Anyway, it's a nice surprise because, as I wrote in my belated post last week, I totally fell off the Points wagon Friday, Saturday, and some of Sunday. But I was down to 198.5 by Wednesday. Up a little Thursday, but back down today. Hooray!

Impossibly hopeful wish: If I could keep up 2 pounds a week, I'd be down to my goal by December 12th. Seems kind of unrealistic, though. I mean, there's our anniversary, Disney World Vacation, probably two business trips, Christine's birthday and Thanksgiving. What do you think? I think it's too much to hope for.

How many times have I had to get down below 200 again? I think this is the 4th. That sucks.

The desperate prayer that always comes to mind:

'Dear God, please don't let me get up above 200 ever again.'

Obviously I've been the problem, and this is not a mature prayer, but there you have it.

Push-ups continue to go well for my part. I hedge because some genius thought it was a good idea to go from 69 push-ups at the end of week 2 to 99 on the first day of week 3. Not possible, at least for me. I did all of the first 4 sets, 74, but only 10 of the last set of 25. I'll either stay on this day until I can complete it or repeat the week until I can complete it. We'll see.

Thanks for your continued support. Keep those thoughts and prayers headed my way.

Wednesday, August 27

Johnny and June

Christine and I are watching Walk the Line and we like it pretty well. Most historical movies send me to Wikipedia to research the real history.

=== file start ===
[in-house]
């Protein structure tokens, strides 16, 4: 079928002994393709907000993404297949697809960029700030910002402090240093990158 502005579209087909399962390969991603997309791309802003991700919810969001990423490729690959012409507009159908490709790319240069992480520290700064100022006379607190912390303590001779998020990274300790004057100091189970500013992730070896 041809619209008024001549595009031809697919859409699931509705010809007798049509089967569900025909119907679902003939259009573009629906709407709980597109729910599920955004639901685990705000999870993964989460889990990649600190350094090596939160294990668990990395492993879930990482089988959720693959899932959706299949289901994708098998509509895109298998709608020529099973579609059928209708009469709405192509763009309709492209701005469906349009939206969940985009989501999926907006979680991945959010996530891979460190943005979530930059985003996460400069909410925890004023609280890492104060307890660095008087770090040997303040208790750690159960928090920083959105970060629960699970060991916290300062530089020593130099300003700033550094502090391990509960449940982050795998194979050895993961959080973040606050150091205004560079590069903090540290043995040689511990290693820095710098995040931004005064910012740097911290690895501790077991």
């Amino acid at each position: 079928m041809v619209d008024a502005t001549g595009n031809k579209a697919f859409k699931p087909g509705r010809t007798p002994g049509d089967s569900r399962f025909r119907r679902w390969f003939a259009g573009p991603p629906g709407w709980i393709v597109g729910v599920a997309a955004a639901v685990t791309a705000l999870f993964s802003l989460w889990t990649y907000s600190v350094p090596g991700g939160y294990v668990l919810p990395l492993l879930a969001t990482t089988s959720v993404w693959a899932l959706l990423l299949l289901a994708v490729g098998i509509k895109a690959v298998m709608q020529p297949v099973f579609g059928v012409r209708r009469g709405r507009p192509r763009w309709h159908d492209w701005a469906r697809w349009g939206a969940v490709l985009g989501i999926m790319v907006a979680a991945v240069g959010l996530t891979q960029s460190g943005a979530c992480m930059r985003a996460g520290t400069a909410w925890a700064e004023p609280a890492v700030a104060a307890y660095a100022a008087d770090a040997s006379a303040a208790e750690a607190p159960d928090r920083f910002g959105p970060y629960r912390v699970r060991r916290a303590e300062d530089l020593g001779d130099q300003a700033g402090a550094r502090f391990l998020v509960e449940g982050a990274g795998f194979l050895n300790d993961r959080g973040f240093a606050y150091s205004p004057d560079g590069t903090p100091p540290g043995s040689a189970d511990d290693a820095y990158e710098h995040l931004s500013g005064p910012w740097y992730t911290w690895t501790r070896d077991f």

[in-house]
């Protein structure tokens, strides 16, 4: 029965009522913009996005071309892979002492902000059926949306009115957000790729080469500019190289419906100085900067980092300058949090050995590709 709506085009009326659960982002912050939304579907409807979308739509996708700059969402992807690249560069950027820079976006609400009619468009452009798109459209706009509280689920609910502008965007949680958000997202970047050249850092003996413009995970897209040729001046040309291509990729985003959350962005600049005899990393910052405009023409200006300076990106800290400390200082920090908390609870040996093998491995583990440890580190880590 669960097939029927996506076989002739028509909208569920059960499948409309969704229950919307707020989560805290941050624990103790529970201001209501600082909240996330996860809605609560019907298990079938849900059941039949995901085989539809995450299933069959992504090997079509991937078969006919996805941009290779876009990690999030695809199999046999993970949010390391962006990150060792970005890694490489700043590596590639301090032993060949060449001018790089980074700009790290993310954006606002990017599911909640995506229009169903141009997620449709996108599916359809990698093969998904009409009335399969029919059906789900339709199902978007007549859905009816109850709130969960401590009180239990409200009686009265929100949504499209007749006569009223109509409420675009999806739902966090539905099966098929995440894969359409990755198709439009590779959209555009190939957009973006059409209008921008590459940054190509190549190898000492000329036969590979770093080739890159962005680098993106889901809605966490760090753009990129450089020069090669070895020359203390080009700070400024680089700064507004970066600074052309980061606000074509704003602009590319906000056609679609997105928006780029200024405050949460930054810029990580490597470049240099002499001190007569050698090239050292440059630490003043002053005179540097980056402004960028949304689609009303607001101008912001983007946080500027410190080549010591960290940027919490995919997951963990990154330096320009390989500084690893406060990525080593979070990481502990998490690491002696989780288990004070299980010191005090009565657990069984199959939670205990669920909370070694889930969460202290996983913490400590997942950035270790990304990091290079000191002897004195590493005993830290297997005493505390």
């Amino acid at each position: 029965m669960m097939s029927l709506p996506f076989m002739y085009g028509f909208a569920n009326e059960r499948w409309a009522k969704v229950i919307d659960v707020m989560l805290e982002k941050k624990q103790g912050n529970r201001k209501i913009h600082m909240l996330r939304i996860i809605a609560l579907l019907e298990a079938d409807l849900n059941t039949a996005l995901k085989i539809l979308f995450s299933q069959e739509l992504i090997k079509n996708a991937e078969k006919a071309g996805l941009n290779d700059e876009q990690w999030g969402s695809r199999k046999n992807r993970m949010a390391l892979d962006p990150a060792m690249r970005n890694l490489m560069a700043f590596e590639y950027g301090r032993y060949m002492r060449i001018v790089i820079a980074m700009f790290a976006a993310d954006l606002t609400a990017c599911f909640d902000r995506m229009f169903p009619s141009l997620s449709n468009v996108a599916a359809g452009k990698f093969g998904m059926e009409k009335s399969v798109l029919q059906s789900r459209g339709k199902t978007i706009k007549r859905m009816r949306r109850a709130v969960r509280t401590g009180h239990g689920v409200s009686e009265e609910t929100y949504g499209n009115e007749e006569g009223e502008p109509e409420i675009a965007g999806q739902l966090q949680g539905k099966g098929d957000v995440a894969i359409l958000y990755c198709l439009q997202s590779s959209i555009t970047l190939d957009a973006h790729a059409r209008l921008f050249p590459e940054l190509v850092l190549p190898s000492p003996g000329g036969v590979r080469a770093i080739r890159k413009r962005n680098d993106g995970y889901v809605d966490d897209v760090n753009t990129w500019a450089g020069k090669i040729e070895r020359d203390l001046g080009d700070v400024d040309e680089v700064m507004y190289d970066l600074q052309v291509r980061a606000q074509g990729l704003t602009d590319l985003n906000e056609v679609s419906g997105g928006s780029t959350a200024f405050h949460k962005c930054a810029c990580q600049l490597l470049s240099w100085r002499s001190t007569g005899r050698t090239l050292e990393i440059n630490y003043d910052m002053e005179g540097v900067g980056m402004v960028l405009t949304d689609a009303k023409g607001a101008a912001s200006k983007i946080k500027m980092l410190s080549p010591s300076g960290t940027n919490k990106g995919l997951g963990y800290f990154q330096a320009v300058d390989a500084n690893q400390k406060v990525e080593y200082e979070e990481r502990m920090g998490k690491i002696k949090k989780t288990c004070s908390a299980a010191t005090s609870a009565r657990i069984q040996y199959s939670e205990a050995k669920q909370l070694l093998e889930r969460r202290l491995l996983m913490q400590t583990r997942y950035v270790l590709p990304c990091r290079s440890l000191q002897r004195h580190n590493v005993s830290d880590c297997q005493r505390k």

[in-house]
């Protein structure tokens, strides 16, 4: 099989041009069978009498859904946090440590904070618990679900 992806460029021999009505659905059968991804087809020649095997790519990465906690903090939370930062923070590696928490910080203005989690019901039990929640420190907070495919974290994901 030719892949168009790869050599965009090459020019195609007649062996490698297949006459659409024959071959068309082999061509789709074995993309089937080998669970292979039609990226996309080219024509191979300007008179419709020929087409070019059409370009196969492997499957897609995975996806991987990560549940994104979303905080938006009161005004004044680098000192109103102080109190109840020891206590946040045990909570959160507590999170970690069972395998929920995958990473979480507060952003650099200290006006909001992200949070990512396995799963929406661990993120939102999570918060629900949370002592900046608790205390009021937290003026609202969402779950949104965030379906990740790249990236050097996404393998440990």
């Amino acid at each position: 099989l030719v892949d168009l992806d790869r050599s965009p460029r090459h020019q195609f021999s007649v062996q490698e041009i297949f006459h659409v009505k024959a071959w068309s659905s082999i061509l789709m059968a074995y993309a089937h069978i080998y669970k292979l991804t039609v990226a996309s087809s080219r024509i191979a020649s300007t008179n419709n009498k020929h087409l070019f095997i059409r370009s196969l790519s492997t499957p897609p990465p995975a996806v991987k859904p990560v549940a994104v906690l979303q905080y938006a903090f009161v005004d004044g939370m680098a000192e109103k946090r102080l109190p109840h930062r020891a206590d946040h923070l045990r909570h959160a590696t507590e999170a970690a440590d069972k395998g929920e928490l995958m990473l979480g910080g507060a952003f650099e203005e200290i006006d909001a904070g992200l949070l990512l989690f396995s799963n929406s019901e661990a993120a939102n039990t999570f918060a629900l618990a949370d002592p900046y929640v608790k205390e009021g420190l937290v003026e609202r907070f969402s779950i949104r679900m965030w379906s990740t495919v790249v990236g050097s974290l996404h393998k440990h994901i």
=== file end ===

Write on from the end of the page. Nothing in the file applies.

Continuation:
In this case, I'm looking to YouTube, too.

First off, Phoenix and Witherspoon's performances are amazing. All the more reason to look back at the real thing:

I Walk the Line - unfortunately (in a 'sad when relationships are broken', non-moralistic sort of way), Johnny was not 'walking the line'.
Jackson - Witherspoon is much prettier than Carter, but there's no denying Carter had all kinds of personality (as played up in the movie). Carter's vocal style is almost Broadway (which Witherspoon mostly did not match).
It Ain't Me, Babe - I was pretty sure this was a Bob Dylan cover.
Johnny Cash & June Carter, 1967, rare footage - interesting mostly for the interaction between June and Johnny he'd kicked his drug habit and they were married.

Upon finishing the movie, it could be called 'The Apotheosis of June Carter' ;-) She definitely comes across as a saint.

Love's angel queen

I don't know why, but Juice Newton's song Love's been a little bit hard on me popped into my head today. The video is really painful, but if you liked it back in 1982 you might enjoy listening to it again now.

While you're traipsing down memory lane, here's Queen of Hearts (also bad video) and Angel of the morning (barely tolerable video; didn't notice the cheesy arrangement when I was 9 ;-)

Tuesday, August 26

Olympics wrap-up

Well, it was a great, fun Olympics. A few last thoughts: